ISBN-13: 9780745617855 / Angielski / Twarda / 1996 / 256 str.
We are in the middle of a communications revolution, expressed in a proliferation of media forms and media technologies. Are these changes a threat or a promise? Who is to control access to the media, old and new? What role should competition play in their further development? The United Kingdom is something of a global 'laboratory' for the deregulation and liberalization of media and communications. This is the first book to look systematically at the implications of the UK's experience and to provide clear guidelines for the future.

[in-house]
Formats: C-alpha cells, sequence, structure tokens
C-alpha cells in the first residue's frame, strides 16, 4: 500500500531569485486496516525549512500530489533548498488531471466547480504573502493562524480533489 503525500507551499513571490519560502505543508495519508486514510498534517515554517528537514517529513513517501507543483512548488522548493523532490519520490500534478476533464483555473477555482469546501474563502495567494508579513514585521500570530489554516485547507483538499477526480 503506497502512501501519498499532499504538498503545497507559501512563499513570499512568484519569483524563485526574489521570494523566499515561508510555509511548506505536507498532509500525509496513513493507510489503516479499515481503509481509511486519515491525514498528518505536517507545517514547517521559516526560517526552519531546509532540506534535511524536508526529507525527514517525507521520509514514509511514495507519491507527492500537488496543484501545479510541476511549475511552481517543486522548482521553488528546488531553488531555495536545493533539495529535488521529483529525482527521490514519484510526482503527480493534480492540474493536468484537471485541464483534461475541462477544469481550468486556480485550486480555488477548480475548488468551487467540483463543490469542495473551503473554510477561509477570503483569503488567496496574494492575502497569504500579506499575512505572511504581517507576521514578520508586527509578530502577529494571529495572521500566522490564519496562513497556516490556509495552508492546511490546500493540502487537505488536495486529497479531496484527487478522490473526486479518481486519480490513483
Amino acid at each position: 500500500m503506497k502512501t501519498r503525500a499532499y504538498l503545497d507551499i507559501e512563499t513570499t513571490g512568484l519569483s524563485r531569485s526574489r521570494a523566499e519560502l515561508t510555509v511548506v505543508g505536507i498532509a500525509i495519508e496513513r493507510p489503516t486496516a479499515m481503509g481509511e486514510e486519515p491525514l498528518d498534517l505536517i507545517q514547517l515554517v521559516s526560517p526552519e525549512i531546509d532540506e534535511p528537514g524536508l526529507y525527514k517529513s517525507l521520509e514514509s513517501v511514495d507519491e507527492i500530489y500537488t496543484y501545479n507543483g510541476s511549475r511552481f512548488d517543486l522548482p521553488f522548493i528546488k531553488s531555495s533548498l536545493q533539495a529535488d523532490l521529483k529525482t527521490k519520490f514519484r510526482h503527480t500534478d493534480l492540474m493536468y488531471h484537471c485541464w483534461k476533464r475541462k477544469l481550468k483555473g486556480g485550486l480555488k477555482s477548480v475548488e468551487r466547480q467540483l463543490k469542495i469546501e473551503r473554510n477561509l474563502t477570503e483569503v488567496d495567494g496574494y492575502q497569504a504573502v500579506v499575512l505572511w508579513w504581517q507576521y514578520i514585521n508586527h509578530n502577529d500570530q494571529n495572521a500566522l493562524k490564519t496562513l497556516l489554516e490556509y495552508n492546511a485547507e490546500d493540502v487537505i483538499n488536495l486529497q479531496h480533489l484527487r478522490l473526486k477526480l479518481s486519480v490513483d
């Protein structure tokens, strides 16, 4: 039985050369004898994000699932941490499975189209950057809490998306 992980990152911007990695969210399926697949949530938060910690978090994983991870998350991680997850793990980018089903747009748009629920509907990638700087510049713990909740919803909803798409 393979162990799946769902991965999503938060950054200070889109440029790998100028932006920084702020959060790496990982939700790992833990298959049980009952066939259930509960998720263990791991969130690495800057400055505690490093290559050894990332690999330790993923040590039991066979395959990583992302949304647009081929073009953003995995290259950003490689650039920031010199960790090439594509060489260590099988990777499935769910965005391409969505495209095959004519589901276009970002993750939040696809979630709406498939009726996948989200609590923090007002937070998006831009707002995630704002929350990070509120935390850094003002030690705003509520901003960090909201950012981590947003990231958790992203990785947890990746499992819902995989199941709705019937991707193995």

Richard Collins and Cristina Murroni question orthodox views of both Left and Right concerning media and communication policies. Unlike many in the Left, they acknowledge the achievements of liberalism and in fact advocate an expansion of competition in some contexts. In contrast to the Right they argue that media and communications are too important to society to be left solely to the market - not least because markets often fail. Regulation is needed for effective competition, to ensure affordable access to essential services and to protect citizens and consumers.
Collins's and Murroni's study was undertaken at the Institute for Public Policy Research - the UK's leading centre-left 'think tank'. Their findings are essential reading for policy-makers, students and professionals in the area of modern media and communications.